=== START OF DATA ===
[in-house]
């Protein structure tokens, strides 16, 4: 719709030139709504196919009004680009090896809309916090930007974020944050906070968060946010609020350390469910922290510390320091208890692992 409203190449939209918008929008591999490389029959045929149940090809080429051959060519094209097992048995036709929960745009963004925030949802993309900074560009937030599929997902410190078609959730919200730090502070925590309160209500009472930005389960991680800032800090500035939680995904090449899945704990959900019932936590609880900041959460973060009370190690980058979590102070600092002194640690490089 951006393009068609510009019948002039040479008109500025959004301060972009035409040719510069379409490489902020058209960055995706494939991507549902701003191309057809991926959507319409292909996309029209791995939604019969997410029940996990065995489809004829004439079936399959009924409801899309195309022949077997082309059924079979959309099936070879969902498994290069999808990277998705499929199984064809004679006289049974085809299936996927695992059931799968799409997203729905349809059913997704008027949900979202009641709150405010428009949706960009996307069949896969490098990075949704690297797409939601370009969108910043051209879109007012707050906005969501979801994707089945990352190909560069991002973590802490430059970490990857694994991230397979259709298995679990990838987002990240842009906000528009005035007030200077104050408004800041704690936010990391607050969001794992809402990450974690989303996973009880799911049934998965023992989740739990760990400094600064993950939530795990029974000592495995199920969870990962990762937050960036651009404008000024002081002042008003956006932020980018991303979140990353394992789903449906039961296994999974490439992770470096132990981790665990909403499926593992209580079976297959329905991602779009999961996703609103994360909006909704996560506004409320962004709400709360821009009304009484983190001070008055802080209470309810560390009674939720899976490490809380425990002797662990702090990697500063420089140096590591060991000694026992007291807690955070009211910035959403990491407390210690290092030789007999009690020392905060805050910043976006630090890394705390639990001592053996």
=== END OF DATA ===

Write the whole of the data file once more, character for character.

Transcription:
[in-house]
């Protein structure tokens, strides 16, 4: 719709030139709504196919009004680009090896809309916090930007974020944050906070968060946010609020350390469910922290510390320091208890692992 409203190449939209918008929008591999490389029959045929149940090809080429051959060519094209097992048995036709929960745009963004925030949802993309900074560009937030599929997902410190078609959730919200730090502070925590309160209500009472930005389960991680800032800090500035939680995904090449899945704990959900019932936590609880900041959460973060009370190690980058979590102070600092002194640690490089 951006393009068609510009019948002039040479008109500025959004301060972009035409040719510069379409490489902020058209960055995706494939991507549902701003191309057809991926959507319409292909996309029209791995939604019969997410029940996990065995489809004829004439079936399959009924409801899309195309022949077997082309059924079979959309099936070879969902498994290069999808990277998705499929199984064809004679006289049974085809299936996927695992059931799968799409997203729905349809059913997704008027949900979202009641709150405010428009949706960009996307069949896969490098990075949704690297797409939601370009969108910043051209879109007012707050906005969501979801994707089945990352190909560069991002973590802490430059970490990857694994991230397979259709298995679990990838987002990240842009906000528009005035007030200077104050408004800041704690936010990391607050969001794992809402990450974690989303996973009880799911049934998965023992989740739990760990400094600064993950939530795990029974000592495995199920969870990962990762937050960036651009404008000024002081002042008003956006932020980018991303979140990353394992789903449906039961296994999974490439992770470096132990981790665990909403499926593992209580079976297959329905991602779009999961996703609103994360909006909704996560506004409320962004709400709360821009009304009484983190001070008055802080209470309810560390009674939720899976490490809380425990002797662990702090990697500063420089140096590591060991000694026992007291807690955070009211910035959403990491407390210690290092030789007999009690020392905060805050910043976006630090890394705390639990001592053996």